County staff will review permits to seek out silliness
Sunday, January 6, 2013
Clark County commissioners plan to discuss "silly permits" in the coming months in an effort to make the county a little more buildable, and make folks' experience in the community development department a little more bearable.
Commissioner-elect David Madore broached the topic last month during a board time discussion, saying he had received emails and comments about "permits from hell" since being elected to office.
One example, Madore said, is that of a local church that wanted to install a play structure in its yard only to be stymied by a site plan review.
"I'm not saying we should make an exception (on one permit)," Madore said. "It's not what we can do to just help these people out, but ask, what are we doing here? I want the chance for our staff to play the hero, to say we're here to help you. Not to stand in your way."
Marty Snell, the county's director of community development, followed up on the church's play structure and found it didn't actually need any permits.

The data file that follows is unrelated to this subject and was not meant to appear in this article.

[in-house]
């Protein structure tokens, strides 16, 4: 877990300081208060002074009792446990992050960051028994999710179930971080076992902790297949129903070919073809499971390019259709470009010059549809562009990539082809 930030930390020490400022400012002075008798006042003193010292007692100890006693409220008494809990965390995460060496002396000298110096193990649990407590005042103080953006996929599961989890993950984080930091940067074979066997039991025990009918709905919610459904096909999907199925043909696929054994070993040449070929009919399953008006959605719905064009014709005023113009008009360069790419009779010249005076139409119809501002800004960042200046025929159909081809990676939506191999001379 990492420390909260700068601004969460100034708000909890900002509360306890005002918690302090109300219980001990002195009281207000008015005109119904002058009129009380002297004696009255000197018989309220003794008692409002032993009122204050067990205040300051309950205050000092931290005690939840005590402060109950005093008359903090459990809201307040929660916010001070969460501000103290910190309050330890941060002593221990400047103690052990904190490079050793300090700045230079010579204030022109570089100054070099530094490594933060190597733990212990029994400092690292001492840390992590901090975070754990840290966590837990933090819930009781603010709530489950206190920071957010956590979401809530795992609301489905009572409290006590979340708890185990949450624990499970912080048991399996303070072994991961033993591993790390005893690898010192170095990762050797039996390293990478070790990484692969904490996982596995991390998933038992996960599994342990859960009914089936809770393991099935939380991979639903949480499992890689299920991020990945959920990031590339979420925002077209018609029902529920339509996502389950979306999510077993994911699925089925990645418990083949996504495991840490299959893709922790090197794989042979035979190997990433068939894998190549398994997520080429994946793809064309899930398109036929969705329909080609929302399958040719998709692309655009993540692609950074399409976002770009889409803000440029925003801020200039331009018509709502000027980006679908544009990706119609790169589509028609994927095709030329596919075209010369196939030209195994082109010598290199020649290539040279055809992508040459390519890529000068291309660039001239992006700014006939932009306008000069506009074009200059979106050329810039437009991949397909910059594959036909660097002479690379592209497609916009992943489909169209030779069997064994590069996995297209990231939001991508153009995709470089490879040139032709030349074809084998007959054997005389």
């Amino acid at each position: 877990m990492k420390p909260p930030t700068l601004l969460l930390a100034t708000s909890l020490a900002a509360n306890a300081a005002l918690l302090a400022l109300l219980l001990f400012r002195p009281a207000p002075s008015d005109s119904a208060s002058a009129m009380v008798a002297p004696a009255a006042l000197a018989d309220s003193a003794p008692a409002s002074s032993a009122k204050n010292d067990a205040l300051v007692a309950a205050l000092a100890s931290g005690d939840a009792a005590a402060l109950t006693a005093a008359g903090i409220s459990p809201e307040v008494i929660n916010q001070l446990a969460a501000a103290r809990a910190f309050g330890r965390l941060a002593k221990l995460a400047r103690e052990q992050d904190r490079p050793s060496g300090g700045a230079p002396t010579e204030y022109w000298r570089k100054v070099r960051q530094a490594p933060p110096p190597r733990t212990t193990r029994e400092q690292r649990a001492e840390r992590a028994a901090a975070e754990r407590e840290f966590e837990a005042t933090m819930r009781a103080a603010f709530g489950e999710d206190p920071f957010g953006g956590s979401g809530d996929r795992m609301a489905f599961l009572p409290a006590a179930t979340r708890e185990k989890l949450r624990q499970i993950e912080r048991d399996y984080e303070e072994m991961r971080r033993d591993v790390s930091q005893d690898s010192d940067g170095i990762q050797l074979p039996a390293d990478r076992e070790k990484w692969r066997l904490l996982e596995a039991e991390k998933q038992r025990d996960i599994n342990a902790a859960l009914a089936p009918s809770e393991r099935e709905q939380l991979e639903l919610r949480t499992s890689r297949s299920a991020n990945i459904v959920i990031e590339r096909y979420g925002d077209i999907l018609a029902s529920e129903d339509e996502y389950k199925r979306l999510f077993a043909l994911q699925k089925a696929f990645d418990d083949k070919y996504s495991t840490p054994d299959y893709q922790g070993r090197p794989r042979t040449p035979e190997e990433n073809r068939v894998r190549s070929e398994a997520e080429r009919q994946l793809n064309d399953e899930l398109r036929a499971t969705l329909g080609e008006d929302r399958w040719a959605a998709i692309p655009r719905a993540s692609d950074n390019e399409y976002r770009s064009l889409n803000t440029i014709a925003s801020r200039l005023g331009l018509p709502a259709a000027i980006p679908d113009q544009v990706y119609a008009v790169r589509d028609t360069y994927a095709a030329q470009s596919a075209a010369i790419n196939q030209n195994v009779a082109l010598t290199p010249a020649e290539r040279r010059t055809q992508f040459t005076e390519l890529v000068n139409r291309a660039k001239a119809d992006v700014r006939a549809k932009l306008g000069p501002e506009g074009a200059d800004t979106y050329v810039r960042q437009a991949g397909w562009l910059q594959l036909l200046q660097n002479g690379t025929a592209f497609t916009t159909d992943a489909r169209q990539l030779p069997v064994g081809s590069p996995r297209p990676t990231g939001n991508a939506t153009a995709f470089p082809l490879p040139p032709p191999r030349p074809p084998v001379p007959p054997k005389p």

Such miscommunications, Snell said, often happen if an applicant provides incomplete information.
"We're only going to be able to be as precise as the information we're given," Snell said.
But Snell does agree with Madore that there are some permits that should be reexamined.
"I'm thinking, we look at anything with minor residential work," he said.
Examples of such work include reroofing or re-siding a home, for which a permit costs $220, or building decks or deck coverings, with fees on a sliding scale.
Snell said he doesn't think the permits should be completely dismissed, but he does feel the fees could be reduced.
Snell is also asking his staff what they think needs to be modified, on a suggestion by Commissioner Tom Mielke.
Both Mielke and Commissioner Steve Stuart used the term "silly permits" when discussing the idea of reviewing the costs.
"We do need to get things out that just don't make sense," Stuart said.
Snell said he expects county workers will have a complete list to present around March. From there, the commissioners will decide what stays, what goes and what changes in the permit department.